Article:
After the debacle of the Flanders Campaign of 1793–95 and the collapse of the Allied resistance against French revolutionary armies in early 1795, while the Batavian Republic overthrew the Dutch Republic and stadtholder William V fled to England, together with his family and his sons, the Hereditary Prince and Prince Frederick of Orange-Nassau, who had both commanded Dutch troops during the campaign, remnants of the States Army shielded retreating British and Hanoverian troops. These Dutch troops afterwards crossed into neutral Prussian territory, where they were decommissioned. Meanwhile, Prince Frederick traveled to Osnabrück, where he attempted to form a force for an invasion of the Batavian Republic from Prussian territory. Many former officers and other ranks from the States Army joined him there in the spring of 1795 (though 21 battalions of the former States army, out of 96, were reformed to the nucleus of the new Batavian army). A list of officers of the States Army, who went to Osnabrück, numbers 839 names (how many non-commissioned officers and other ranks were present is not known). King Frederick William II of Prussia prohibited further recruitment in the summer of 1795 and Prince Fredericks's project came to nothing. Many of the troops he had recruited went into British service at that time, as the British had been recruiting troops for service in the West Indies. The British offered half-pay to the former States Army officers who had assembled in Prussia after 12 January 1796.[1]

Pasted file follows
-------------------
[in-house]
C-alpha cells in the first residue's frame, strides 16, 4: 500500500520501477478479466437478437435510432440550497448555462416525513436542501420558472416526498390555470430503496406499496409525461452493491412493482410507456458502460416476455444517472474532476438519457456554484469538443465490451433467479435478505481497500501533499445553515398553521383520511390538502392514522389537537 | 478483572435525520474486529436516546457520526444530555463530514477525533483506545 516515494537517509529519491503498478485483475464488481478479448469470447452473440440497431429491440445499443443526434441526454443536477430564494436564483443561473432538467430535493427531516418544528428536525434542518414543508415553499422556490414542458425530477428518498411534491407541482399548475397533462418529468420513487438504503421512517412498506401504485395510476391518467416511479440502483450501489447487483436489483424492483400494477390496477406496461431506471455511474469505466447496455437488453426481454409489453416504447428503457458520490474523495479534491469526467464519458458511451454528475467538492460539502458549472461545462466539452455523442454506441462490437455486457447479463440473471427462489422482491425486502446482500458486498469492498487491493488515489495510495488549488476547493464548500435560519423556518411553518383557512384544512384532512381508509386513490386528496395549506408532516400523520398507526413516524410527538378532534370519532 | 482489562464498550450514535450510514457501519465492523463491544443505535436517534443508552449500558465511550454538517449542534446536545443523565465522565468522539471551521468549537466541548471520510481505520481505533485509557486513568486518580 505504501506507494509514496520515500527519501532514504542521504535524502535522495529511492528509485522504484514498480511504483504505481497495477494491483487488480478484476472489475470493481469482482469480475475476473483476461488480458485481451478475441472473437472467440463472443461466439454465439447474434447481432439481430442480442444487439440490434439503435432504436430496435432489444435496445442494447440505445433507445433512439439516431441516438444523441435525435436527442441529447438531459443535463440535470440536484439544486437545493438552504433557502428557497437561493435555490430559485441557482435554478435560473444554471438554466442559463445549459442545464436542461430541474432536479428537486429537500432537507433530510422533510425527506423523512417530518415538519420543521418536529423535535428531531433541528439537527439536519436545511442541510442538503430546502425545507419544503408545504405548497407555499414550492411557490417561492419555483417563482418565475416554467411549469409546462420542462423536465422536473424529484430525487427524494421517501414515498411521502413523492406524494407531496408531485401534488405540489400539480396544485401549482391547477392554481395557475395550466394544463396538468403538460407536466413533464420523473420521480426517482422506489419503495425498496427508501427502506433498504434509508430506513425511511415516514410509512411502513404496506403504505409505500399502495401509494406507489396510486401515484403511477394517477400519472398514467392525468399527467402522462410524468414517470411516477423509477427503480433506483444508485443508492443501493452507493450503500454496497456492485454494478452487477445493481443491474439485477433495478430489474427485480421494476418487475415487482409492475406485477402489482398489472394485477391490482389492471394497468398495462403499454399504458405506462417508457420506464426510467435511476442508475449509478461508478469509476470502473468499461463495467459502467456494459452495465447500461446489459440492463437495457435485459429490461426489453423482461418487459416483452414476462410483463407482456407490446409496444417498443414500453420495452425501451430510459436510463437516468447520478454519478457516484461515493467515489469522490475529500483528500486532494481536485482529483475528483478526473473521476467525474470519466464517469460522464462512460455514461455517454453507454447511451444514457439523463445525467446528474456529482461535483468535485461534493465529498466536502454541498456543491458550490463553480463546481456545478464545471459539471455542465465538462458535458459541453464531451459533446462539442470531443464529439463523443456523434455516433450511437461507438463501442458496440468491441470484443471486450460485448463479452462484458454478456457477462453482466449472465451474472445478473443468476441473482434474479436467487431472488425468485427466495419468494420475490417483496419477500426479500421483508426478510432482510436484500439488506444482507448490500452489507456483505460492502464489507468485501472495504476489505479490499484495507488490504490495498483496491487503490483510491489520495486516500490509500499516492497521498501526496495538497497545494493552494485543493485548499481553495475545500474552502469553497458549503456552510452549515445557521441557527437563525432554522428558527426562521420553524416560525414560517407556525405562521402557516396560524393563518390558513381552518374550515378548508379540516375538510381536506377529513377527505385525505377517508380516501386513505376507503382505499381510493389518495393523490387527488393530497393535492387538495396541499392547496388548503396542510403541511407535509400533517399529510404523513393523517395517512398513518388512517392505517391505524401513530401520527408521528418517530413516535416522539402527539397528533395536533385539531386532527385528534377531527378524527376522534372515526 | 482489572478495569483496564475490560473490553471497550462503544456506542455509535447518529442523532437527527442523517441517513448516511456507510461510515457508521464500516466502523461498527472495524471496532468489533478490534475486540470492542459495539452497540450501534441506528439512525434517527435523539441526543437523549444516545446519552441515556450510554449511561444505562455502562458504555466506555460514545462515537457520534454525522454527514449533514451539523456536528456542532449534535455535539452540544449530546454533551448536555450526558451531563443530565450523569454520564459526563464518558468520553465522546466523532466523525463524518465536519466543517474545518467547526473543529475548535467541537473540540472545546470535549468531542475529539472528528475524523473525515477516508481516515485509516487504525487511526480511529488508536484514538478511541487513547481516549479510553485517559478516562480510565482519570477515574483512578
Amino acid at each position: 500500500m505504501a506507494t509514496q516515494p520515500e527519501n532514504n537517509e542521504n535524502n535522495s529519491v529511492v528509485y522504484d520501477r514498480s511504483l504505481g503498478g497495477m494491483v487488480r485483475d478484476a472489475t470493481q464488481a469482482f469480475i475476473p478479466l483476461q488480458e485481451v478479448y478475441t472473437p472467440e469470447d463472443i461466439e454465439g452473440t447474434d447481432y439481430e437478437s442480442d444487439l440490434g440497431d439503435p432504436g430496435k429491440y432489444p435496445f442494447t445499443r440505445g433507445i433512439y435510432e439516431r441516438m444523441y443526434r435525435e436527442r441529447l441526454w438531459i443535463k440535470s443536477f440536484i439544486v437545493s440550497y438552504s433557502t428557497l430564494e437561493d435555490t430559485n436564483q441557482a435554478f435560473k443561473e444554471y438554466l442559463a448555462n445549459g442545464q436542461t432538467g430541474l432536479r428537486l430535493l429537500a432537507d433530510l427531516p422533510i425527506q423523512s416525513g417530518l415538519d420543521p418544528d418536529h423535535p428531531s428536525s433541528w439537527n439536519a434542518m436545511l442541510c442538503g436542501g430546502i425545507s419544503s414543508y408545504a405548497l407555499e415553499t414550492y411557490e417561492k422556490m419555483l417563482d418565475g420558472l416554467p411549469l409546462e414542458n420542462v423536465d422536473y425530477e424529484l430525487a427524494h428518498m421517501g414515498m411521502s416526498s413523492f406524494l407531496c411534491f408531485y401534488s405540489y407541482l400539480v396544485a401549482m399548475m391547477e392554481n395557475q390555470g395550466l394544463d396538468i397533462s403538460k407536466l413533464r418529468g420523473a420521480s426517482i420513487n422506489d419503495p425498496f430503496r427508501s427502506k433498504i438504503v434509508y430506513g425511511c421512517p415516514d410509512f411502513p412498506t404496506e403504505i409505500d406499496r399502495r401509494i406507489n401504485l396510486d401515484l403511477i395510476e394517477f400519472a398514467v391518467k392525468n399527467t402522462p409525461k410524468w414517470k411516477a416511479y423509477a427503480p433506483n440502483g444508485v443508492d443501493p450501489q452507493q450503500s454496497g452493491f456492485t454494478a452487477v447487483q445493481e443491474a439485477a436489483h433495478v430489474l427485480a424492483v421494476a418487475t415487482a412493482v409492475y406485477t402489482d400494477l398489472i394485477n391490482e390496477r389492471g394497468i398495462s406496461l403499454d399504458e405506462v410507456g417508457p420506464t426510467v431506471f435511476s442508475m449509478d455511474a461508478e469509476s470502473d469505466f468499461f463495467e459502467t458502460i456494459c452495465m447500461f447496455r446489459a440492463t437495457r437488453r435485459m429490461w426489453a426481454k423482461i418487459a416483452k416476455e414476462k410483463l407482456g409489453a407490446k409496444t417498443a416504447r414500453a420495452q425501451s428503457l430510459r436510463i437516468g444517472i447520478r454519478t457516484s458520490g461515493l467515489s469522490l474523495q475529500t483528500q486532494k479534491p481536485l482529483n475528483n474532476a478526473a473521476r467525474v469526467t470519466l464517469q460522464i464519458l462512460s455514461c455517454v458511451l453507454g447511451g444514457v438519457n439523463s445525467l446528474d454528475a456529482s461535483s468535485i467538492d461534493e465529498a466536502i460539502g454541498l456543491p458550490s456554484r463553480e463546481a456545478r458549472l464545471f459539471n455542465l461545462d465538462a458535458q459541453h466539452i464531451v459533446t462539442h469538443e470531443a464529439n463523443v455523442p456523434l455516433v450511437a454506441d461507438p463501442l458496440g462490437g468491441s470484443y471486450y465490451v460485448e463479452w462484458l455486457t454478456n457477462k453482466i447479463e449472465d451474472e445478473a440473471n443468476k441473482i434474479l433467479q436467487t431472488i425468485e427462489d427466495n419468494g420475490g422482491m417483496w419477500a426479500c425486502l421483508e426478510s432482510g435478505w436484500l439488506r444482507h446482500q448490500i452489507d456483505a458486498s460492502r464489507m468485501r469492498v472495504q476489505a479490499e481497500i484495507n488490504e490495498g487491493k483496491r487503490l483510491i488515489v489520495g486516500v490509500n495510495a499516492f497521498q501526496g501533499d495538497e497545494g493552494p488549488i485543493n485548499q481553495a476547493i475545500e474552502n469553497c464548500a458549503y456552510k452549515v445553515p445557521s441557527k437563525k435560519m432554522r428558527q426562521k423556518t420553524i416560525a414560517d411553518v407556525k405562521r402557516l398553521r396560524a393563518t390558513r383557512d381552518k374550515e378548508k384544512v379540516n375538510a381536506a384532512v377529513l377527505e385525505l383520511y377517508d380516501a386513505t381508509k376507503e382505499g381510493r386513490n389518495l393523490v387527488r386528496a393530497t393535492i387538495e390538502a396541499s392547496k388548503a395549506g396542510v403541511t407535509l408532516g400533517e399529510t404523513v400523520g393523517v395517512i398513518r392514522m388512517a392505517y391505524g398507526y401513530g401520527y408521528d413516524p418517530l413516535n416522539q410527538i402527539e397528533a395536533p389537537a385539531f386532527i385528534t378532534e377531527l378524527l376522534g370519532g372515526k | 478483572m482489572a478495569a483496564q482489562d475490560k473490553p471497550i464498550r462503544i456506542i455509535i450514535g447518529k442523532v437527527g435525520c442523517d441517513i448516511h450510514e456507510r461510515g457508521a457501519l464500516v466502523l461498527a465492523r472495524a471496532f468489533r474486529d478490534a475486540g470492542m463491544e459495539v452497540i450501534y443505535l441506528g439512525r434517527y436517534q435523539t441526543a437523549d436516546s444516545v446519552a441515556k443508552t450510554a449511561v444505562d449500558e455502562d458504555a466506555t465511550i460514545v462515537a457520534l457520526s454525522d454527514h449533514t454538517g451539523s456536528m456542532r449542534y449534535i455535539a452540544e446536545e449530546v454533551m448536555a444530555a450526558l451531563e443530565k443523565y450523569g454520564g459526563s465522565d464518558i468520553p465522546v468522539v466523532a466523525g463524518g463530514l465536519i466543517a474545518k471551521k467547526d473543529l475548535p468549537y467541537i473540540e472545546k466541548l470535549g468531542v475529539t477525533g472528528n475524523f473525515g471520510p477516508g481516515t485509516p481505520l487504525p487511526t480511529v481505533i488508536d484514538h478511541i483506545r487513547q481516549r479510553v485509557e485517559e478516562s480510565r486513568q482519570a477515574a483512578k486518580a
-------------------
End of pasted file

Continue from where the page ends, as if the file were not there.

In 1798, a number of these Dutch émigrés were formed into the fifth battalion of the 60th Regiment of Foot (later King's Royal Rifle Corps) of the British Army. This was the signal for the formation of more "Dutch"[3] units in preparation for the Anglo-Russian invasion of Holland, which took place in the late summer of 1799. The Prussian king looked the other way while recruitment was going on in his territories. The invasion was ultimately unsuccessful, but the British netted an appreciable number of Batavian deserters, mutineers, and prisoners of war, who were taken along to Great Britain, during the retreat of the Allied troops after the Convention of Alkmaar. At the same time, the troops that had been recruited for British account in Germany to be part of a new Dutch army, were transported also to Great Britain.[1]